I am liking Dan Carlin's Hardcore History podcasts. I listened to the one about Japan 1850-1945 when I was face down the first time I was face down. I've listened to a few others and have just started on the 6 hours of Ceasar's conquest of Gaul. He is a little overdramatic - by which I mean he describes unpleasant things more accurately than we like these days. I sometimes thing "Dis we need to keep this part in?" and then remember that this was someone's reality years ago. Everyone but us suffered enormously in their lives, really. With the medical care and painkillers that didn't exist, plus the intermittent hunger and epidemics worldwide, we really have only the faintest idea how people lived. Perhaps costuming should be banned not because of cultural appropriation and stereotype, but because it romanticizes horrible suffering.
Something that occurs to me every time I read about how history is now taught is the misleading nature of every description of one group harming or oppressing another. These days it is Western Europeans, especially males, being held up as examples of how terrible they were to other people. All true, but compared to whom? When a modern student is told how terribly People A suffered at the hands of People B, she very naturally contrasts this to her current comfortable life, not to the life of every other human being on the planet at the time of the historical mistreatment. The life of a Brazilian slave was horrendous, beyond our imagining - but maybe not worse than his cousin's back in Africa. The Great Powers were racist, which fueled the anger of Japan, who responded to the insult by horribly killing...millions of Chinese people.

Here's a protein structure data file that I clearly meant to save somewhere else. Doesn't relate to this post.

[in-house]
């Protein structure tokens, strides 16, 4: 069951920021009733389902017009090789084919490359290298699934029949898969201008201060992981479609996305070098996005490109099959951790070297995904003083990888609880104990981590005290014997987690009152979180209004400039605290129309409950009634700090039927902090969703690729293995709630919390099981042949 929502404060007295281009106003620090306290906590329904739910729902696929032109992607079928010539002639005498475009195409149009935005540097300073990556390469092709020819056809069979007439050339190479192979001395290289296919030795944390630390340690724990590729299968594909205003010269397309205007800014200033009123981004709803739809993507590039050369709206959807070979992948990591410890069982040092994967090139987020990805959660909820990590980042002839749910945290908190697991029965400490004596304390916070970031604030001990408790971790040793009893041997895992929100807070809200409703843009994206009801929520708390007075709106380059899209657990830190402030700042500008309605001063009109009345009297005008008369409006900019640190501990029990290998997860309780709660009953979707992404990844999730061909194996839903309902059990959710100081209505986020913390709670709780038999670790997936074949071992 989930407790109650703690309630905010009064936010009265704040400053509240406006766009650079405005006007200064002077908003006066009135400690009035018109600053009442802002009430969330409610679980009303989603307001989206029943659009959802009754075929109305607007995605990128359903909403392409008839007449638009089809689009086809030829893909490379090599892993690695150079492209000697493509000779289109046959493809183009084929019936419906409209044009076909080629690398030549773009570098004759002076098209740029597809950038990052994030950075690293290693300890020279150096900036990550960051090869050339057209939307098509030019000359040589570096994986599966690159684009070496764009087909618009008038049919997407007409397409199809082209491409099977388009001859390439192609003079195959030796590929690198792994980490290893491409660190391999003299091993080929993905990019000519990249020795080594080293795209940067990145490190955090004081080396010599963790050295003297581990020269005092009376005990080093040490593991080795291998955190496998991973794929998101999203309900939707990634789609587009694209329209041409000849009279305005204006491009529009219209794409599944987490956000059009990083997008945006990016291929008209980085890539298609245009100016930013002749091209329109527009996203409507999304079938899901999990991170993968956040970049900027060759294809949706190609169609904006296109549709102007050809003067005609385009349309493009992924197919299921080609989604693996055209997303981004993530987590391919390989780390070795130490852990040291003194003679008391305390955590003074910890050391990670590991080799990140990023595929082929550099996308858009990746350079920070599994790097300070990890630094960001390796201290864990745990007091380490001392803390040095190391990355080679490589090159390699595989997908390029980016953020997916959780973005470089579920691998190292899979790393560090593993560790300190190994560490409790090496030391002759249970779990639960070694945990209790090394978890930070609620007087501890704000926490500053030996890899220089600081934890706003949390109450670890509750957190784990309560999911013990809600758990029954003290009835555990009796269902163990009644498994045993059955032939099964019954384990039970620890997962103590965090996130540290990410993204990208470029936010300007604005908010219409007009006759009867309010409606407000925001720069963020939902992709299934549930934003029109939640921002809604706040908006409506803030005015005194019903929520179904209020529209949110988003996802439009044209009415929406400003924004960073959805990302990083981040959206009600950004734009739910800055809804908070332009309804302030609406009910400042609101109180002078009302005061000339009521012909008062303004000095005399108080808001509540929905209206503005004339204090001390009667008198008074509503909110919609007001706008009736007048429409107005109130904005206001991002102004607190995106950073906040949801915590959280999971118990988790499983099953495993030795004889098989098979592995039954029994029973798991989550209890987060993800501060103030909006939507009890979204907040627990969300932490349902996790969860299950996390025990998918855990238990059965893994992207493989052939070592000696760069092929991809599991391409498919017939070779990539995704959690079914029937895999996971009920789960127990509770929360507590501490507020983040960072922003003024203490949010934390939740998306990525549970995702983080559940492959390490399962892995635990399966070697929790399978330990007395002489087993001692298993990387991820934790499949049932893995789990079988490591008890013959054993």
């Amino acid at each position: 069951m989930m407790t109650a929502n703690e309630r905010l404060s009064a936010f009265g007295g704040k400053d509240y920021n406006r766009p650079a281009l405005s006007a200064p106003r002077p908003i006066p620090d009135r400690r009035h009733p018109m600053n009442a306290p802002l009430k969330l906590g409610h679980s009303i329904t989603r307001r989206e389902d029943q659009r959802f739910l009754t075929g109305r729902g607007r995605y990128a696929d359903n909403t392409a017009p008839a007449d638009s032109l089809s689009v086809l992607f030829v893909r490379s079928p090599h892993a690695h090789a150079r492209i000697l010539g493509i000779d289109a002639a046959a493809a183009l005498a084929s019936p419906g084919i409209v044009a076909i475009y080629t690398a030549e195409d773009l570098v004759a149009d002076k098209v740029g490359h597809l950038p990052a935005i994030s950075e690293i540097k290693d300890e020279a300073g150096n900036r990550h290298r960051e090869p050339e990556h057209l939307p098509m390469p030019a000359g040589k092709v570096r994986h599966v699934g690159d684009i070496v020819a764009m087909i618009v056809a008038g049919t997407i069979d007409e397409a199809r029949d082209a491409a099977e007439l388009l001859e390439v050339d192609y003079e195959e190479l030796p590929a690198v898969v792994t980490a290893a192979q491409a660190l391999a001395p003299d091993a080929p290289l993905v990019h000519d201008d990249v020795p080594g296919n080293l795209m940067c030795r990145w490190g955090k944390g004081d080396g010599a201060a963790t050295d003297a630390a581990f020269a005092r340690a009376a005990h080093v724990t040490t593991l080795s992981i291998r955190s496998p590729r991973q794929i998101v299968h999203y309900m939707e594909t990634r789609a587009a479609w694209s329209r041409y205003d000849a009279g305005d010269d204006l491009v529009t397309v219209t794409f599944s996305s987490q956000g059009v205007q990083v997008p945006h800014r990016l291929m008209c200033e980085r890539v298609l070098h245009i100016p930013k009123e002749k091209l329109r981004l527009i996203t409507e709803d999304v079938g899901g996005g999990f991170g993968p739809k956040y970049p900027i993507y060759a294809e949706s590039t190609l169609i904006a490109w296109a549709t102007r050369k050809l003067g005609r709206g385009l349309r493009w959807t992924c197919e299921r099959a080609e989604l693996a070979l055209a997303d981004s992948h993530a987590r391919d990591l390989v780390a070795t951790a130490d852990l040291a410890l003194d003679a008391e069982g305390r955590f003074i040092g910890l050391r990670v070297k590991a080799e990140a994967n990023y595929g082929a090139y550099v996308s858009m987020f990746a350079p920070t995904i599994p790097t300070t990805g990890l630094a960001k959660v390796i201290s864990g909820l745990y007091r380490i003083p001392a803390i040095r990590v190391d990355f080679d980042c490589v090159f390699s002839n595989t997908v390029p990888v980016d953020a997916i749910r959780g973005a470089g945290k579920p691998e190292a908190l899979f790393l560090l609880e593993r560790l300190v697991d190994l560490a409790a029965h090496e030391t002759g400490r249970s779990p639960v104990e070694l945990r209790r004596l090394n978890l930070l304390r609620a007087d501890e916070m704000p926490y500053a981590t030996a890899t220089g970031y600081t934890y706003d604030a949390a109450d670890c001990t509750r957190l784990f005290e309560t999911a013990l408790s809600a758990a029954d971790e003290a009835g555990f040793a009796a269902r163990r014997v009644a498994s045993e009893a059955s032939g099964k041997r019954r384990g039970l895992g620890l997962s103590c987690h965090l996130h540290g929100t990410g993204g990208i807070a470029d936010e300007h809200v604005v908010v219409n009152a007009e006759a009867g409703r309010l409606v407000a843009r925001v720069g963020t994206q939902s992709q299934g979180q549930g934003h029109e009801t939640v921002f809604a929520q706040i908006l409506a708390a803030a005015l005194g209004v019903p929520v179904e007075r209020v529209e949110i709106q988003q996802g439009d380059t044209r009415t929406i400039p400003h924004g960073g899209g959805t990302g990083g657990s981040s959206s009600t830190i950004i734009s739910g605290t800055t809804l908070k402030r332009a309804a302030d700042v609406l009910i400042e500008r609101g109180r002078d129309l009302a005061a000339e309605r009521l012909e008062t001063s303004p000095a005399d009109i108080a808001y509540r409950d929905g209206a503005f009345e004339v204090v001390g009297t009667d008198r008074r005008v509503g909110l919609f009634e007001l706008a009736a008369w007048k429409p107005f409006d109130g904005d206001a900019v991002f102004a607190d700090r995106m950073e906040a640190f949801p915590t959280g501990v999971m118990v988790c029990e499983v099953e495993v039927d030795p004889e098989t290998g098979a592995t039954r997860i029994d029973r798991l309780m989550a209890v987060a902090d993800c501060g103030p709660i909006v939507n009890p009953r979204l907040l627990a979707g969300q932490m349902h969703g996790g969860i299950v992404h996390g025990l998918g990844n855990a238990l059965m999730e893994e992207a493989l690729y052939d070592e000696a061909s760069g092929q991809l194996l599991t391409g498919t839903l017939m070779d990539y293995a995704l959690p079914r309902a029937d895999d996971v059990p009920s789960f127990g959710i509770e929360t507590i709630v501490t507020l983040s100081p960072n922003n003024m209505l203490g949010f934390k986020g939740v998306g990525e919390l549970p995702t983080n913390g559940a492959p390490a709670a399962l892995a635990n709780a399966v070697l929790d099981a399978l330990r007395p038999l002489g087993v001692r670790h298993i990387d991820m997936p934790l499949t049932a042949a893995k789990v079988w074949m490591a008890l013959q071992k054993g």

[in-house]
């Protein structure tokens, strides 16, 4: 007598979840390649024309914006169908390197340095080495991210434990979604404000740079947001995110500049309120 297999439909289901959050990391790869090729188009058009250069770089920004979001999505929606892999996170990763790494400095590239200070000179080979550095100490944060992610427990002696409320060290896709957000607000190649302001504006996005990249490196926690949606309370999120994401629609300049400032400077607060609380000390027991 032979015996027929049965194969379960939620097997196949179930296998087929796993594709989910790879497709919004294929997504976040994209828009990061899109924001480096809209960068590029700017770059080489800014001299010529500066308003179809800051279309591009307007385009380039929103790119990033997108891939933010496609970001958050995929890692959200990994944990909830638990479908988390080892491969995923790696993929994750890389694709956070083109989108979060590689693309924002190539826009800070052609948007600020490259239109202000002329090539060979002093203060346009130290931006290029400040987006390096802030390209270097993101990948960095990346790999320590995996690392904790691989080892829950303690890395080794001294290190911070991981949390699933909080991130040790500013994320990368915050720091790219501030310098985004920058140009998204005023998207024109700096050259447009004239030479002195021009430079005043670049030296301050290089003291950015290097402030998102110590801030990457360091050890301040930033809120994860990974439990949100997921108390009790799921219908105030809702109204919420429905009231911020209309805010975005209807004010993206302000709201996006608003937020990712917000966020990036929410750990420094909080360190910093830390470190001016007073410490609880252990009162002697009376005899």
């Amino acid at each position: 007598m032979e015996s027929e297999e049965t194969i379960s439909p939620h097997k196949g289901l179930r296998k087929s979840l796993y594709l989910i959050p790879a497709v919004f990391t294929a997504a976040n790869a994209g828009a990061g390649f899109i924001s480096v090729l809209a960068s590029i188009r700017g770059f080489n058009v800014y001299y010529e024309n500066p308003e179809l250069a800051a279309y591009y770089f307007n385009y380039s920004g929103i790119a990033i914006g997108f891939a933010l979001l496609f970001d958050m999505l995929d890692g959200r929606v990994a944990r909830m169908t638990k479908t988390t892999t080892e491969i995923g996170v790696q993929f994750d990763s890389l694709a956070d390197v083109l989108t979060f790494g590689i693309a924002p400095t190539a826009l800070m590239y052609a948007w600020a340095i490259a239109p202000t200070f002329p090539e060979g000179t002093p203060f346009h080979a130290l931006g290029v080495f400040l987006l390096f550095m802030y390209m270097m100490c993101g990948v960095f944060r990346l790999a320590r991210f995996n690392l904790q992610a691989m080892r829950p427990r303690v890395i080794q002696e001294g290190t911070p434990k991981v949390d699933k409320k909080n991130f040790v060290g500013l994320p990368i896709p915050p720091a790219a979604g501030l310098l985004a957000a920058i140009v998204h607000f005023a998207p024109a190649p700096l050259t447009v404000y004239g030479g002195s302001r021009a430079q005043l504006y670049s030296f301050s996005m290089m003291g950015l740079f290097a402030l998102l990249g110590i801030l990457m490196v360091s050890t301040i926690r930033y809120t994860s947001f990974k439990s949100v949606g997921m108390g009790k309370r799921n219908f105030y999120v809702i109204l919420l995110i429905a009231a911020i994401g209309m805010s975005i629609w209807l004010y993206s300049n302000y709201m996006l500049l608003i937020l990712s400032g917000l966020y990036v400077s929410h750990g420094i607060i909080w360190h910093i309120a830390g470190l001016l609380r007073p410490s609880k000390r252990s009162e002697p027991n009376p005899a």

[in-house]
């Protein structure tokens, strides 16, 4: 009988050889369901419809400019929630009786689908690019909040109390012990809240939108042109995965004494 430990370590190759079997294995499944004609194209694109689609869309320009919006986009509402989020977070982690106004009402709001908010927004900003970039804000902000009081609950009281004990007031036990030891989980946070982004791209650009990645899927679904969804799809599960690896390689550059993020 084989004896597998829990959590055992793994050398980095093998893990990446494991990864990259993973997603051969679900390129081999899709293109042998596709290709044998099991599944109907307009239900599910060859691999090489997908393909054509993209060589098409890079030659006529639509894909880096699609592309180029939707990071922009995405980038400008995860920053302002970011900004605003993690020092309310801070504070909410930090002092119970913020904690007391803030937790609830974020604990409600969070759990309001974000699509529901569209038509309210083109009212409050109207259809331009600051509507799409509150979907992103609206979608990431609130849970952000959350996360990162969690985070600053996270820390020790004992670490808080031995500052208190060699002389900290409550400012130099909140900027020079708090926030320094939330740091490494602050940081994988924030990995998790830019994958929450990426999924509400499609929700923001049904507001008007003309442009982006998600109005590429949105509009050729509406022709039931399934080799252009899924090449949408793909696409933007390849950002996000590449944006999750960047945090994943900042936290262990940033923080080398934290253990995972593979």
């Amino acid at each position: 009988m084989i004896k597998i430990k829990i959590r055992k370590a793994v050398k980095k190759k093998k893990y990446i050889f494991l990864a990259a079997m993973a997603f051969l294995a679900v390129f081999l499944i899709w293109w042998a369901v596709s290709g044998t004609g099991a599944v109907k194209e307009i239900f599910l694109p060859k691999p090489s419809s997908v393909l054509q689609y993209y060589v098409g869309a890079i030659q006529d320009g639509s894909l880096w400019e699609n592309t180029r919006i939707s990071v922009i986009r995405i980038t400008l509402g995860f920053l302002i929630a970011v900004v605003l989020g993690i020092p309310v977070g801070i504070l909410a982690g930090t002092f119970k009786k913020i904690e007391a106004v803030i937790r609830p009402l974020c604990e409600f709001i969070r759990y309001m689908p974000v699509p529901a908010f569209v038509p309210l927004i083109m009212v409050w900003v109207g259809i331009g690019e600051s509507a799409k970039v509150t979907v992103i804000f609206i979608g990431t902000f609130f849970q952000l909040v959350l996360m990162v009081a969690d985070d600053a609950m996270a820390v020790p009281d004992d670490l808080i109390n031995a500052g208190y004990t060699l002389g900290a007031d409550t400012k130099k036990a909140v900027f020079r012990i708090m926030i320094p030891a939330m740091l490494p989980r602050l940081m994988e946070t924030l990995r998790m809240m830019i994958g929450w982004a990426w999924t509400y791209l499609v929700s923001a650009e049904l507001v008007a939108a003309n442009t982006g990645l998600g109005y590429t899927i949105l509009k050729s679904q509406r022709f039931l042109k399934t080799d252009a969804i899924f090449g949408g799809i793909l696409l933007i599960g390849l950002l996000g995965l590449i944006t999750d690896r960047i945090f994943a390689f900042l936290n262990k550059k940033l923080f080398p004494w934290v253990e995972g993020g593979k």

There just isn't anywhere to go. The lot of mankind has been mostly suffering, with breaks of celebration and joy. It pays to keep that in mind when reading Scripture as well, and the discussions of unfairness, injustice, and loving enemies. We don't understand a fraction of it.